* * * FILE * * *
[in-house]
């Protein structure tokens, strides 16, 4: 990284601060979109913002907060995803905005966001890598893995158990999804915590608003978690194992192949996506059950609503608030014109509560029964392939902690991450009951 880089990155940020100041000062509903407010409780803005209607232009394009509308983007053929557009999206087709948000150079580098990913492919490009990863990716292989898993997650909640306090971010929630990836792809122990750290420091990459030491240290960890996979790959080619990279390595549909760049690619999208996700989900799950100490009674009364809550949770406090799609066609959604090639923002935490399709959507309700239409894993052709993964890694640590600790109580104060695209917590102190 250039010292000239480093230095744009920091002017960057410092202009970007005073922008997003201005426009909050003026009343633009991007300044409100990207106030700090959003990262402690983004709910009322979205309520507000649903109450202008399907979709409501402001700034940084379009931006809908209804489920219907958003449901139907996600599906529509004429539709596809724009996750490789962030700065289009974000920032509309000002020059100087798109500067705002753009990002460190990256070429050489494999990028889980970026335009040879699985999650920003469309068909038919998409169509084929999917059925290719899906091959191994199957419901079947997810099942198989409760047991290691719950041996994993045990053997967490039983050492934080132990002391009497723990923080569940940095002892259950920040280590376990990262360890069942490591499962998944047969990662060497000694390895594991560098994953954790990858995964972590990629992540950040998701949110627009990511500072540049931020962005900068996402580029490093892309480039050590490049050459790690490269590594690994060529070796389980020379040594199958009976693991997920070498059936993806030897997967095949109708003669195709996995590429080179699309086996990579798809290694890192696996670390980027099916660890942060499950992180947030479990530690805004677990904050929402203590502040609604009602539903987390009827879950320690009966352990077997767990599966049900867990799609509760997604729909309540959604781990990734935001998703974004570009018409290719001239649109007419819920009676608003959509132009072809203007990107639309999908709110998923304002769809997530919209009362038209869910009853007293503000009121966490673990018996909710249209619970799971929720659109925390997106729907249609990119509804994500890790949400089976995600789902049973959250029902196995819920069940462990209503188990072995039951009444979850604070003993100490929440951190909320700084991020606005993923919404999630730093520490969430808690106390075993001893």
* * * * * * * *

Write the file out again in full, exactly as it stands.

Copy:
[in-house]
């Protein structure tokens, strides 16, 4: 990284601060979109913002907060995803905005966001890598893995158990999804915590608003978690194992192949996506059950609503608030014109509560029964392939902690991450009951 880089990155940020100041000062509903407010409780803005209607232009394009509308983007053929557009999206087709948000150079580098990913492919490009990863990716292989898993997650909640306090971010929630990836792809122990750290420091990459030491240290960890996979790959080619990279390595549909760049690619999208996700989900799950100490009674009364809550949770406090799609066609959604090639923002935490399709959507309700239409894993052709993964890694640590600790109580104060695209917590102190 250039010292000239480093230095744009920091002017960057410092202009970007005073922008997003201005426009909050003026009343633009991007300044409100990207106030700090959003990262402690983004709910009322979205309520507000649903109450202008399907979709409501402001700034940084379009931006809908209804489920219907958003449901139907996600599906529509004429539709596809724009996750490789962030700065289009974000920032509309000002020059100087798109500067705002753009990002460190990256070429050489494999990028889980970026335009040879699985999650920003469309068909038919998409169509084929999917059925290719899906091959191994199957419901079947997810099942198989409760047991290691719950041996994993045990053997967490039983050492934080132990002391009497723990923080569940940095002892259950920040280590376990990262360890069942490591499962998944047969990662060497000694390895594991560098994953954790990858995964972590990629992540950040998701949110627009990511500072540049931020962005900068996402580029490093892309480039050590490049050459790690490269590594690994060529070796389980020379040594199958009976693991997920070498059936993806030897997967095949109708003669195709996995590429080179699309086996990579798809290694890192696996670390980027099916660890942060499950992180947030479990530690805004677990904050929402203590502040609604009602539903987390009827879950320690009966352990077997767990599966049900867990799609509760997604729909309540959604781990990734935001998703974004570009018409290719001239649109007419819920009676608003959509132009072809203007990107639309999908709110998923304002769809997530919209009362038209869910009853007293503000009121966490673990018996909710249209619970799971929720659109925390997106729907249609990119509804994500890790949400089976995600789902049973959250029902196995819920069940462990209503188990072995039951009444979850604070003993100490929440951190909320700084991020606005993923919404999630730093520490969430808690106390075993001893």